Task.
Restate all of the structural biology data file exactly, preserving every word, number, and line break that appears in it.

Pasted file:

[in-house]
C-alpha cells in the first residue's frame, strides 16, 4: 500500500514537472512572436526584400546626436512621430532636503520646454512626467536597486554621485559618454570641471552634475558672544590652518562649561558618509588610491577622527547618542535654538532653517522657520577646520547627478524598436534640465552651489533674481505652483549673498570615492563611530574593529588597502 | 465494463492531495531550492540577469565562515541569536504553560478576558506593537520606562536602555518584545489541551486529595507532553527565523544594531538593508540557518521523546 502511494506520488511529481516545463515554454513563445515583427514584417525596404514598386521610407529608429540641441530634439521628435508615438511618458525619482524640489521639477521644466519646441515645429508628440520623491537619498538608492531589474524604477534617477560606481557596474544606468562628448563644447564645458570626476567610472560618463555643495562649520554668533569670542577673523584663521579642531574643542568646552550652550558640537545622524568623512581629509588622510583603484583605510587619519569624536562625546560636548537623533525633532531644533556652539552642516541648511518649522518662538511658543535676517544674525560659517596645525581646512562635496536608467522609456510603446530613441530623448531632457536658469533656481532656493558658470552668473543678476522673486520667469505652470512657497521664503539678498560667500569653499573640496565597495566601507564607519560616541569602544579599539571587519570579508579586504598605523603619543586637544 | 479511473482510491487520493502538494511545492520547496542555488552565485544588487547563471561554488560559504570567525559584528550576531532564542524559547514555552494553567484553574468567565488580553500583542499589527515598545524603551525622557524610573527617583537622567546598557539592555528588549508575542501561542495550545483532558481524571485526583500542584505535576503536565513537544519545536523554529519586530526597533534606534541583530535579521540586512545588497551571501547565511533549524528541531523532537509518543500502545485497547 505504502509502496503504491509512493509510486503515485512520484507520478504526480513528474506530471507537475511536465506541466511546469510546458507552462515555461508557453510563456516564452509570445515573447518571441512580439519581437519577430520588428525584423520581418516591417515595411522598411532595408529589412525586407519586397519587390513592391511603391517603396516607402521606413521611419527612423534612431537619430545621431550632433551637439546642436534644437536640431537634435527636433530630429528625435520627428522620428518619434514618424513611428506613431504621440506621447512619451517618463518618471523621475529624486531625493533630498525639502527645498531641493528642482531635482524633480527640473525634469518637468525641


[in-house]
C-alpha cells in the first residue's frame, strides 16, 4: 500500500514537472512572436526584400546626436512621430532636503520646454512626467536597486554621485559618454570641471552634475558672544590652518562649561558618509588610491577622527547618542535654538532653517522657520577646520547627478524598436534640465552651489533674481505652483549673498570615492563611530574593529588597502 | 465494463492531495531550492540577469565562515541569536504553560478576558506593537520606562536602555518584545489541551486529595507532553527565523544594531538593508540557518521523546 502511494506520488511529481516545463515554454513563445515583427514584417525596404514598386521610407529608429540641441530634439521628435508615438511618458525619482524640489521639477521644466519646441515645429508628440520623491537619498538608492531589474524604477534617477560606481557596474544606468562628448563644447564645458570626476567610472560618463555643495562649520554668533569670542577673523584663521579642531574643542568646552550652550558640537545622524568623512581629509588622510583603484583605510587619519569624536562625546560636548537623533525633532531644533556652539552642516541648511518649522518662538511658543535676517544674525560659517596645525581646512562635496536608467522609456510603446530613441530623448531632457536658469533656481532656493558658470552668473543678476522673486520667469505652470512657497521664503539678498560667500569653499573640496565597495566601507564607519560616541569602544579599539571587519570579508579586504598605523603619543586637544 | 479511473482510491487520493502538494511545492520547496542555488552565485544588487547563471561554488560559504570567525559584528550576531532564542524559547514555552494553567484553574468567565488580553500583542499589527515598545524603551525622557524610573527617583537622567546598557539592555528588549508575542501561542495550545483532558481524571485526583500542584505535576503536565513537544519545536523554529519586530526597533534606534541583530535579521540586512545588497551571501547565511533549524528541531523532537509518543500502545485497547 505504502509502496503504491509512493509510486503515485512520484507520478504526480513528474506530471507537475511536465506541466511546469510546458507552462515555461508557453510563456516564452509570445515573447518571441512580439519581437519577430520588428525584423520581418516591417515595411522598411532595408529589412525586407519586397519587390513592391511603391517603396516607402521606413521611419527612423534612431537619430545621431550632433551637439546642436534644437536640431537634435527636433530630429528625435520627428522620428518619434514618424513611428506613431504621440506621447512619451517618463518618471523621475529624486531625493533630498525639502527645498531641493528642482531635482524633480527640473525634469518637468525641